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The 'EVILS' of AD&D in the 80's

ZaghoulZaghoul Member, Moderator Posts: 4,180
edited March 2017 in Off-Topic
So I have played PnP DnD since it first came out. Some of you older players might remember this as well. I bring it up just because the reactions to the game are not the same anymore (i think). Anyway, I can remember there were murders by a student at NC State that was being blamed somewhat for his DnD playing. OK. THe dude had some mental issues.
Good ol Pat Robertson has talked on and off about the evils of DnD since the eighties. And I dont know how I saw it, probably flicking through stations at the right moment he starts ranting about DnD, even showing this pic from the 1st ed AD&D players handbook. He started going on about 'Here is some guy in hell fighting devils in such, how terrible an influence, blah, blah, blah.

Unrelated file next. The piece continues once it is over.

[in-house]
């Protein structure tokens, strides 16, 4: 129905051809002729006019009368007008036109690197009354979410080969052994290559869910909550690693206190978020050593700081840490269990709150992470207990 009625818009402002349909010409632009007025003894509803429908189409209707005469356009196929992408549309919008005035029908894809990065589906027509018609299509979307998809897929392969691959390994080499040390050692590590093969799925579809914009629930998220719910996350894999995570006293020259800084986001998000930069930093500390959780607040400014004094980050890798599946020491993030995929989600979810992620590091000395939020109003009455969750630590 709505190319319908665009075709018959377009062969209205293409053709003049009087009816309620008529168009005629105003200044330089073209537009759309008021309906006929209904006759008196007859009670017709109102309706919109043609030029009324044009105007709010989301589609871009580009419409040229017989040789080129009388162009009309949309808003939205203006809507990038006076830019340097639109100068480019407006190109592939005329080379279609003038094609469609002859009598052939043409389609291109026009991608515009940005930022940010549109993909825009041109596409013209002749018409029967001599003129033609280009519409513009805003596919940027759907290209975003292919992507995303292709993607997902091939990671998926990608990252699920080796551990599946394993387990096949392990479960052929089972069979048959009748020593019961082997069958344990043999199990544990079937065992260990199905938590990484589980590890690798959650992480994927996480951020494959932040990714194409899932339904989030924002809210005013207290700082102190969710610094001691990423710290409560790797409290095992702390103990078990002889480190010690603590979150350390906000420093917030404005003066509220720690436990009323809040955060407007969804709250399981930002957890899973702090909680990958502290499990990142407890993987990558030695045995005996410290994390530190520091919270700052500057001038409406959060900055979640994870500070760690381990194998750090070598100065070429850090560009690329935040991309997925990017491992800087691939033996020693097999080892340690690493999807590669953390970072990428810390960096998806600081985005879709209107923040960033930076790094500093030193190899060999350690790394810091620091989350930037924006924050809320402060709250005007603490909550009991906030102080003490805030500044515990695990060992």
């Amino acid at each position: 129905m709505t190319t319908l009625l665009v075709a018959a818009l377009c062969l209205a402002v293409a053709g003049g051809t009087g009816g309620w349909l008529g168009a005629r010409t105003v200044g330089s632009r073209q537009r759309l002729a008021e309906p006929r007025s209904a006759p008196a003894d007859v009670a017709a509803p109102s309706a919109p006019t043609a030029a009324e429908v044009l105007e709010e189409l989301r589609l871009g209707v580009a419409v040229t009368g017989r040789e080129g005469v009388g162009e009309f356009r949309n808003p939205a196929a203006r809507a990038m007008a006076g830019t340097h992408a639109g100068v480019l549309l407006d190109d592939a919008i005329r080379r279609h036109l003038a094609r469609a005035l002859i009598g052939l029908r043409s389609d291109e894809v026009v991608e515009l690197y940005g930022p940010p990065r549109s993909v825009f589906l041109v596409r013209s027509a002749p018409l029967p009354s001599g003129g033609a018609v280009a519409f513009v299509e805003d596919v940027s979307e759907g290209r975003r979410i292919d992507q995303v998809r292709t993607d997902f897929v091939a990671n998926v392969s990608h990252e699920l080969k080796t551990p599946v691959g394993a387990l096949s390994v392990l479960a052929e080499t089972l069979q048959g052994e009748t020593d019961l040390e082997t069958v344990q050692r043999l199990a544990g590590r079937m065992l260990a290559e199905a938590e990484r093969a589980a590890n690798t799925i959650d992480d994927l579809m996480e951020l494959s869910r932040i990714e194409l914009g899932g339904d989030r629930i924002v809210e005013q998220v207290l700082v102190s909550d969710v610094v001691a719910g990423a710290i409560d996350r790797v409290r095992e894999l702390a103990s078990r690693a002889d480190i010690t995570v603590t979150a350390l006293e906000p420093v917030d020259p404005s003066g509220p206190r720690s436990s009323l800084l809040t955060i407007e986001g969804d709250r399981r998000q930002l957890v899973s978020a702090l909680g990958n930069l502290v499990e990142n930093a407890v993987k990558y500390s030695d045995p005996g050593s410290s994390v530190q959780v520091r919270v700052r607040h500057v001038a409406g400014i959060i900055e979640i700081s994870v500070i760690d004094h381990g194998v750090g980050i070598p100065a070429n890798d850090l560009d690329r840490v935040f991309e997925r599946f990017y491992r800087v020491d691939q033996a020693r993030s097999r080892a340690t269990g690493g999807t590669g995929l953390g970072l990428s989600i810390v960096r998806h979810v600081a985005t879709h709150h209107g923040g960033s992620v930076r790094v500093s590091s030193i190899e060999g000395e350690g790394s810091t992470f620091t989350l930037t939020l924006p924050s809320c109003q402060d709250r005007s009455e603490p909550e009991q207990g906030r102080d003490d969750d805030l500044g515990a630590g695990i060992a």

ANYWAY, I remember thinking, OK, here is a potential player charcacter Paladin fighting AGAINST evil, so what gives Pat? Found it on the internet again. There are plenty of videos of him talking about D&D if you can stomach it, hehheh.


So, any of you PnP or computer gamers ever accosted with this kind of crap still?

For me personally , I never payed it any mind, but it was a laugh. Back then it helped develop imagination, reading comprehension, spelling, better on paper, (hehheh), appreciate diversity, and even basic math.

ThacoBellBelgarathMTHDJKajuruCrevsDaakButtercheeseTroodon80AerakarTeflon
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Comments

  • ThacoBellThacoBell Member Posts: 12,179
    I'm a little too young to have been around for most of the "controversy" of DnD. But the same stigma has shifted over to the video game industry. I remember the huge outcry against Pokemon of all things back in its heyday. I find it hilariously ironic that the Pope at the time put his support behind the franchise.

    ZaghoulKuronaTroodon80
  • jjstraka34jjstraka34 Member Posts: 9,802